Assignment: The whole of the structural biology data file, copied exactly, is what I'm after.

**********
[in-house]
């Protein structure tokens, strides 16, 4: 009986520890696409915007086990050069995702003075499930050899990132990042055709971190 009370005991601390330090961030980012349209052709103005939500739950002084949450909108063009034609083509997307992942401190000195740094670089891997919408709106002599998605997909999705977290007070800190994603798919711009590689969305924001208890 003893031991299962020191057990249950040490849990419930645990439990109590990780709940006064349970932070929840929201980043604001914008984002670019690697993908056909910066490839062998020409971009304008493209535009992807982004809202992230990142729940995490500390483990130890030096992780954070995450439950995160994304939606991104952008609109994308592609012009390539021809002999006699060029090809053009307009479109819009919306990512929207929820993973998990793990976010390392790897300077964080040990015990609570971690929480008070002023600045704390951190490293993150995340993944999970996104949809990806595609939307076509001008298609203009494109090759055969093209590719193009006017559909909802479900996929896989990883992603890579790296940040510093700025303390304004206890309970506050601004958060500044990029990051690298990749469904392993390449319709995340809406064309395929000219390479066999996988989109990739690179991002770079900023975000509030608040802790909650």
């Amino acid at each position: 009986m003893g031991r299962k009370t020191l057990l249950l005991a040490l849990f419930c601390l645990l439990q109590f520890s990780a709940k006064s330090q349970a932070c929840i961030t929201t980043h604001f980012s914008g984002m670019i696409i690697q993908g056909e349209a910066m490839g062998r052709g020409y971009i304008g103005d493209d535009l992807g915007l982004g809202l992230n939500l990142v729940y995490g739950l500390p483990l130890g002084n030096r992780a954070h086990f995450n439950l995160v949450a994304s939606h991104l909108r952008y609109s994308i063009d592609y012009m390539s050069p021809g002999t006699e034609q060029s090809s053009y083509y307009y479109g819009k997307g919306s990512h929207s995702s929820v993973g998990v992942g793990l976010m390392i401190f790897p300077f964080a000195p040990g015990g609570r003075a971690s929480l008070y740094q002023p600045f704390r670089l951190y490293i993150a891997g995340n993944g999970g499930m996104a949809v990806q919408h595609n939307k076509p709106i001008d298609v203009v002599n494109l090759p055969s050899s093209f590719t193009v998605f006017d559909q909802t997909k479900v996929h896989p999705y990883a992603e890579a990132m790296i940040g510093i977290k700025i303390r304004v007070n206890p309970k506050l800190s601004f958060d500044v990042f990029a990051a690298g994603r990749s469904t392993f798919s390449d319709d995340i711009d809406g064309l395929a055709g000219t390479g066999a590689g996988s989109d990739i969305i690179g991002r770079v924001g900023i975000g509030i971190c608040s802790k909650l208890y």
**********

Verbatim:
[in-house]
């Protein structure tokens, strides 16, 4: 009986520890696409915007086990050069995702003075499930050899990132990042055709971190 009370005991601390330090961030980012349209052709103005939500739950002084949450909108063009034609083509997307992942401190000195740094670089891997919408709106002599998605997909999705977290007070800190994603798919711009590689969305924001208890 003893031991299962020191057990249950040490849990419930645990439990109590990780709940006064349970932070929840929201980043604001914008984002670019690697993908056909910066490839062998020409971009304008493209535009992807982004809202992230990142729940995490500390483990130890030096992780954070995450439950995160994304939606991104952008609109994308592609012009390539021809002999006699060029090809053009307009479109819009919306990512929207929820993973998990793990976010390392790897300077964080040990015990609570971690929480008070002023600045704390951190490293993150995340993944999970996104949809990806595609939307076509001008298609203009494109090759055969093209590719193009006017559909909802479900996929896989990883992603890579790296940040510093700025303390304004206890309970506050601004958060500044990029990051690298990749469904392993390449319709995340809406064309395929000219390479066999996988989109990739690179991002770079900023975000509030608040802790909650």
């Amino acid at each position: 009986m003893g031991r299962k009370t020191l057990l249950l005991a040490l849990f419930c601390l645990l439990q109590f520890s990780a709940k006064s330090q349970a932070c929840i961030t929201t980043h604001f980012s914008g984002m670019i696409i690697q993908g056909e349209a910066m490839g062998r052709g020409y971009i304008g103005d493209d535009l992807g915007l982004g809202l992230n939500l990142v729940y995490g739950l500390p483990l130890g002084n030096r992780a954070h086990f995450n439950l995160v949450a994304s939606h991104l909108r952008y609109s994308i063009d592609y012009m390539s050069p021809g002999t006699e034609q060029s090809s053009y083509y307009y479109g819009k997307g919306s990512h929207s995702s929820v993973g998990v992942g793990l976010m390392i401190f790897p300077f964080a000195p040990g015990g609570r003075a971690s929480l008070y740094q002023p600045f704390r670089l951190y490293i993150a891997g995340n993944g999970g499930m996104a949809v990806q919408h595609n939307k076509p709106i001008d298609v203009v002599n494109l090759p055969s050899s093209f590719t193009v998605f006017d559909q909802t997909k479900v996929h896989p999705y990883a992603e890579a990132m790296i940040g510093i977290k700025i303390r304004v007070n206890p309970k506050l800190s601004f958060d500044v990042f990029a990051a690298g994603r990749s469904t392993f798919s390449d319709d995340i711009d809406g064309l395929a055709g000219t390479g066999a590689g996988s989109d990739i969305i690179g991002r770079v924001g900023i975000g509030i971190c608040s802790k909650l208890y």